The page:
The relation of empathy-related responding to the long-term prediction of prosocial dispositions In our work on prosocial behaviour, we have found that there is considerable consistency over time in the types of prosocial behaviours that are likely to be other-oriented in origin and that sympathy or empathy may play a role in this consistency.
We have conducted a 25 year study of prosocial moral reasoning and prosocial responding. When the children were 4–5 years old, their naturally occurring prosocial behaviours were observed in the preschool classroom for months and were coded as occurring spontaneously (without a peer’s verbal or non-verbal request) or in response to a request (compliant), and as helping or sharing (little comforting was observed).
Helping behaviours generally were low in cost, such as tying a peer’s apron. Sharing was higher cost because it required giving up of an object or space in the child’s possession. We found that spontaneous sharing, but not the other types of prosocial behaviour, was related to children’s references to others’ needs in the assessment of their prosocial moral reasoning. Thus, children’s other-oriented concerns when reasoning about hypothetical moral dilemmas probably based on rudimentary perspective taking and empathy/sympathy—appeared to be associated with prosocial behaviours that were likely to be other-oriented—that did not simply reflect compliance with a request and had a cost. High levels of compliant prosocial behaviours in children of that age tend to be linked to non-assertiveness and proneness to personal distress (Eisenberg et al 1981, Eisenberg & Hand 1979, see Eisenberg & Fabes 1998).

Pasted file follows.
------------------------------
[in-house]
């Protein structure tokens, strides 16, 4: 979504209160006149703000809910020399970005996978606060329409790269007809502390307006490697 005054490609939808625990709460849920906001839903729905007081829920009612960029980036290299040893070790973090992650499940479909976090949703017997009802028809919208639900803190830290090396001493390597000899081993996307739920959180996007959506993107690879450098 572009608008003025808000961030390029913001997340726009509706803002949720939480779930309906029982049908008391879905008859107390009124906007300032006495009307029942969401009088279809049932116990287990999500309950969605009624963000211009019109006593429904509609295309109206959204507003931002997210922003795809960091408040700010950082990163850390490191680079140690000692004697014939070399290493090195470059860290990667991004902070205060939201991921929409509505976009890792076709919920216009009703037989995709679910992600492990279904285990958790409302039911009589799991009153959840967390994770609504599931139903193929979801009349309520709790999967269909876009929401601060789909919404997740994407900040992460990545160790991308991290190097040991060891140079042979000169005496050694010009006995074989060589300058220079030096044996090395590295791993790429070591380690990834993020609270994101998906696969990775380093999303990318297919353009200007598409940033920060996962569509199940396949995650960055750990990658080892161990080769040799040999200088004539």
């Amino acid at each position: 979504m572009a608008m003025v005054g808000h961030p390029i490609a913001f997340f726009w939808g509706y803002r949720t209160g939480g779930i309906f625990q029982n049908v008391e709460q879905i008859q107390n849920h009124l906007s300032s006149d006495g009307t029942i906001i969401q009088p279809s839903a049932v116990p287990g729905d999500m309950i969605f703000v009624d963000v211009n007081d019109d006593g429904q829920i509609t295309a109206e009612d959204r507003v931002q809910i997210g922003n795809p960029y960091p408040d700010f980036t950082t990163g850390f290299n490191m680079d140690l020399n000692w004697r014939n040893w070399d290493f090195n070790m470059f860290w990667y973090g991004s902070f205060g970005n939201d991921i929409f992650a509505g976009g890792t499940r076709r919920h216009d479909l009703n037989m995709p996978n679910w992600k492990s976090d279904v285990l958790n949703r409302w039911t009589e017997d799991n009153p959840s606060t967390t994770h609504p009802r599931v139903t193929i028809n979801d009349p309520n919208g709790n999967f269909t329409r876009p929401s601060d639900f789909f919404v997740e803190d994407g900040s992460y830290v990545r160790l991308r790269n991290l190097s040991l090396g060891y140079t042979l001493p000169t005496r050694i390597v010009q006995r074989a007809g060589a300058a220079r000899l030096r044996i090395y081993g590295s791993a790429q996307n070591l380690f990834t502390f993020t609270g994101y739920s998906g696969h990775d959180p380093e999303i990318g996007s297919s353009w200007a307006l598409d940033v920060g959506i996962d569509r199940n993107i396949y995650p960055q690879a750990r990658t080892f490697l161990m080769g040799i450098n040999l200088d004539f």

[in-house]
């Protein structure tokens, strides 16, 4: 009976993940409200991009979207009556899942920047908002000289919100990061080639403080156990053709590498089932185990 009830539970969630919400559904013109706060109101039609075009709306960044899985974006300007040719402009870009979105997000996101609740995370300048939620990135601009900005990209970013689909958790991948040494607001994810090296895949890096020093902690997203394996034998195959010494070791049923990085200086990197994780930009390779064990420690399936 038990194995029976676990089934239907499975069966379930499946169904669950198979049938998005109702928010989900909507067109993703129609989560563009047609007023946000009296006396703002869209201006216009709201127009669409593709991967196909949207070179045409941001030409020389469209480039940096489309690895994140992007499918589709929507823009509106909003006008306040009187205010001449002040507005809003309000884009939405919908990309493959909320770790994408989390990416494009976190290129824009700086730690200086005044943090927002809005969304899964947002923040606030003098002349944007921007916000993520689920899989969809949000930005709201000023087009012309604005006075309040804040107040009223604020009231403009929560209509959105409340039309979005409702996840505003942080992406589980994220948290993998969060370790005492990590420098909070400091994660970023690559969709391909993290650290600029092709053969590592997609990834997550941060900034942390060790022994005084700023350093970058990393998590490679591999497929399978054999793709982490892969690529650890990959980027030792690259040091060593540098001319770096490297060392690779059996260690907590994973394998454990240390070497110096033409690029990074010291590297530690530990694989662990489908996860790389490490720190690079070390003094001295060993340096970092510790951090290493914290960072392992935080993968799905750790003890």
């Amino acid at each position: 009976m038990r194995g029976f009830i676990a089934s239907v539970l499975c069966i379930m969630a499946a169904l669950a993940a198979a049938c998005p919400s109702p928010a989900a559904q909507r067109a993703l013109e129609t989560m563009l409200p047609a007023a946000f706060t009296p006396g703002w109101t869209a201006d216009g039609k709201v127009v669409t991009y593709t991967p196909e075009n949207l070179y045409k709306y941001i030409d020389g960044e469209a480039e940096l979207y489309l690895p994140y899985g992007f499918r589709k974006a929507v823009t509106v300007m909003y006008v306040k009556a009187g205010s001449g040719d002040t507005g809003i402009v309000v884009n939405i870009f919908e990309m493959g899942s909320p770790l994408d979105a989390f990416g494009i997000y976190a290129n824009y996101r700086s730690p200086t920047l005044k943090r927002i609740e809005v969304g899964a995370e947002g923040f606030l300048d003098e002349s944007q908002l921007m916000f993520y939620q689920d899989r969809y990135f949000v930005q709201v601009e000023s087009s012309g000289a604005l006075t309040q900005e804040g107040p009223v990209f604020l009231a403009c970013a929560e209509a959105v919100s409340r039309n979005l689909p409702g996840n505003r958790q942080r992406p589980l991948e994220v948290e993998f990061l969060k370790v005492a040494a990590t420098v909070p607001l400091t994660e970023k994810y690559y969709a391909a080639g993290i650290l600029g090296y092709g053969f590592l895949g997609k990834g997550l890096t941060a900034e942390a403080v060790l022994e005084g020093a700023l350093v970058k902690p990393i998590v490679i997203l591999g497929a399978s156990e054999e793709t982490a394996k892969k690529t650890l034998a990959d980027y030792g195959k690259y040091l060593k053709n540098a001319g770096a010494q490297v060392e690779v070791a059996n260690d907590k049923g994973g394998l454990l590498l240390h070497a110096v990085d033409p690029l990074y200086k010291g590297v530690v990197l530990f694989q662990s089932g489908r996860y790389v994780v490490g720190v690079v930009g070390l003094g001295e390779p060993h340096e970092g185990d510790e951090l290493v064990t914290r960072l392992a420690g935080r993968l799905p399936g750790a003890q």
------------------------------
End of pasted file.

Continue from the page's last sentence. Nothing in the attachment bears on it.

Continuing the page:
In addition, spontaneous sharing, as assessed naturalistically in this study, has
predicted prosocial behaviour and values/beliefs across childhood and into early
adulthood. In follow-ups of the sample, prosocial constructs were assessed every
two years from the ages of 9–10 into the 20s.